Every time I read over a McCartney set list (since he began playing Beatles tunes live again in 1990, anyway) I always marvel at how many songs that are included are not just great songs, but landmarks in the pantheon of pop music. It boggles the mind if you think about how many seminal songs Paul had a hand in writing. Because of that, there are about ten songs that, every night are ‘required’ inclusions in the set. People want to hear ‘Hey Jude’ and ‘Let it Be’…and ‘Yesterday’ and ‘Live and Let Die’; if you see a Paul show, you will hear those songs, and they are great concert moments. As great as those moments are, I wouldn’t mind if Paul skipped ‘Hey Jude’ or ‘Live and Let Die.’ I know that won’t happen, and that’s okay.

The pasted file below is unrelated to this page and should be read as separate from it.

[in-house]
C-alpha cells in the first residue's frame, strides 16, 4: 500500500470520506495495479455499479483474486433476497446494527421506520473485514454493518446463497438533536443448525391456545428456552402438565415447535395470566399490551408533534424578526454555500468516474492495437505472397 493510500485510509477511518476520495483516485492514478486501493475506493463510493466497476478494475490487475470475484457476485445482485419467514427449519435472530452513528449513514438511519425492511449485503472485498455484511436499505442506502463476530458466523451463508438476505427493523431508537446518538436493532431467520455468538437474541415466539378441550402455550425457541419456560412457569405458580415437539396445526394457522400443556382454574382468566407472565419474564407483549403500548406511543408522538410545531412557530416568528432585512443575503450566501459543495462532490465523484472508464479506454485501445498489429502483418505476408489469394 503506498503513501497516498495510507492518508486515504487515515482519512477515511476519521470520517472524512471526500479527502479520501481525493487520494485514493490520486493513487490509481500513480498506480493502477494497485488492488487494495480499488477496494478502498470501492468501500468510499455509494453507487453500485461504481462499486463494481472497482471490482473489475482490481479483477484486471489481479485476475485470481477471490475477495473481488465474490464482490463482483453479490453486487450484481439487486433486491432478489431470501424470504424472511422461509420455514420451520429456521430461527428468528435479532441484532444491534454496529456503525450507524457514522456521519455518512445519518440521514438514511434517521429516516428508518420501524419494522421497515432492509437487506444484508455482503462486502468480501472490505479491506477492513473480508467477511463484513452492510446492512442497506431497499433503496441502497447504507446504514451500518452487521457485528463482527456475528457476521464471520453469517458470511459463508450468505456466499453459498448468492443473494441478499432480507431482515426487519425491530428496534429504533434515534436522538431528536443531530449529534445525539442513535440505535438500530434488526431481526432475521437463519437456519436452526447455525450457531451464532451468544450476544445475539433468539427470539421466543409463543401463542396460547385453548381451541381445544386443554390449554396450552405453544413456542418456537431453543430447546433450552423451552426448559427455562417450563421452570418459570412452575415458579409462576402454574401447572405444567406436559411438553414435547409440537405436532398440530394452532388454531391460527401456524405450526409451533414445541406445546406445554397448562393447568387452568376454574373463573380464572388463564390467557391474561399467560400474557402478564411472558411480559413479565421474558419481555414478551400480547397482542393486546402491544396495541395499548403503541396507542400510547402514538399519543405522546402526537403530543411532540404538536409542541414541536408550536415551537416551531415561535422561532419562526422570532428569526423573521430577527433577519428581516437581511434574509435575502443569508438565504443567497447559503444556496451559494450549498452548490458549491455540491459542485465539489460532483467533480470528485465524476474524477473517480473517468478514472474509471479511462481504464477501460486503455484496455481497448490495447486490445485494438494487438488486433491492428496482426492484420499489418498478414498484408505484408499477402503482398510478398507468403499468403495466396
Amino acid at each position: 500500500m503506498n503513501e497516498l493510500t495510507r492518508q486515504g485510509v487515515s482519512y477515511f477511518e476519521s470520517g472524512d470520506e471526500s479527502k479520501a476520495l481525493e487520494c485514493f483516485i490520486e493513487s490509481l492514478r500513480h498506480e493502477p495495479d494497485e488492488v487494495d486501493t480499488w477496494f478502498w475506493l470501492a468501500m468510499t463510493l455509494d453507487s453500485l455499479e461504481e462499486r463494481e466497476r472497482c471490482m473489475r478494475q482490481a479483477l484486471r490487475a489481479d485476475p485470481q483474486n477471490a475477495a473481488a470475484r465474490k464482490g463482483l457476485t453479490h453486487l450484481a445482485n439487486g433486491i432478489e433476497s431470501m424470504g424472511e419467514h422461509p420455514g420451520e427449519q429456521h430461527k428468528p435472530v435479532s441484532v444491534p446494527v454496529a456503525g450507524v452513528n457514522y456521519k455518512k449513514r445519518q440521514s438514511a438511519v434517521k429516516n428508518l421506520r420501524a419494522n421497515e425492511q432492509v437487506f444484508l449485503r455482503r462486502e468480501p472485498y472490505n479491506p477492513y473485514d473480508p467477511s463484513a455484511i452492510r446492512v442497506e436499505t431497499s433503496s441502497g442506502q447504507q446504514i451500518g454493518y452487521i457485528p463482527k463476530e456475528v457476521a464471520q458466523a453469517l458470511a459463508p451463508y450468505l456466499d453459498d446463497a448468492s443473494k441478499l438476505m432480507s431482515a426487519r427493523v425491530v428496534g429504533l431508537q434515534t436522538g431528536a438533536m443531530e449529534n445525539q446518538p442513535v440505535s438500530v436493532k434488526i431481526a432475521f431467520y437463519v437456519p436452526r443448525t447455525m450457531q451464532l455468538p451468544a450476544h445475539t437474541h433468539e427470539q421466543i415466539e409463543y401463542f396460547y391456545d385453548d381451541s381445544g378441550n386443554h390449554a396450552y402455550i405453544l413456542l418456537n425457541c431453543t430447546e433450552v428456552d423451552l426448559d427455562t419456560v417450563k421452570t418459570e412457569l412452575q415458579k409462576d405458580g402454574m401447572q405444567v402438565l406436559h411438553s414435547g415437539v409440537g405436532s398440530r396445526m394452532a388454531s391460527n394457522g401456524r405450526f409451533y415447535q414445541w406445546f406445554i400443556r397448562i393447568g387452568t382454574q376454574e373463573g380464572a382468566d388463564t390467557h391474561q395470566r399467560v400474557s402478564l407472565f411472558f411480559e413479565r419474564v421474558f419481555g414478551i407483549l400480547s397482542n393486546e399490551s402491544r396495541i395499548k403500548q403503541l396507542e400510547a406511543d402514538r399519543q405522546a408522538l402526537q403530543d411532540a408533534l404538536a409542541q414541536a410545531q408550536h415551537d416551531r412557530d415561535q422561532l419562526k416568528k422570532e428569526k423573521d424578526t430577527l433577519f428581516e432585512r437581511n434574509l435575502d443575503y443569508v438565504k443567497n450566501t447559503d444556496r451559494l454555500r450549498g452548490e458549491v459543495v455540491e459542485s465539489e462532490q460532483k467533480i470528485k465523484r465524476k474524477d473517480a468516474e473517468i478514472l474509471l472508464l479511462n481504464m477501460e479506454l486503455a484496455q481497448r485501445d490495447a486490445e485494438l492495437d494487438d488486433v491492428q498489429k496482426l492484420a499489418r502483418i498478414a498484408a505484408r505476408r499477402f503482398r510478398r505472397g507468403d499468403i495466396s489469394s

This was the first time that Dana and I had seen Paul where we had seats beside one another, so I got to watch her watch the show, which was great. She told me she would cry, and she did. I think it started one verse into the opening number. Now, as a rule I am not a crier at shows; goosebumps? Sure, many times at many shows; but actual tears? That’s rarely, if ever happened.


Until this show…and it happened to me not once, but twice!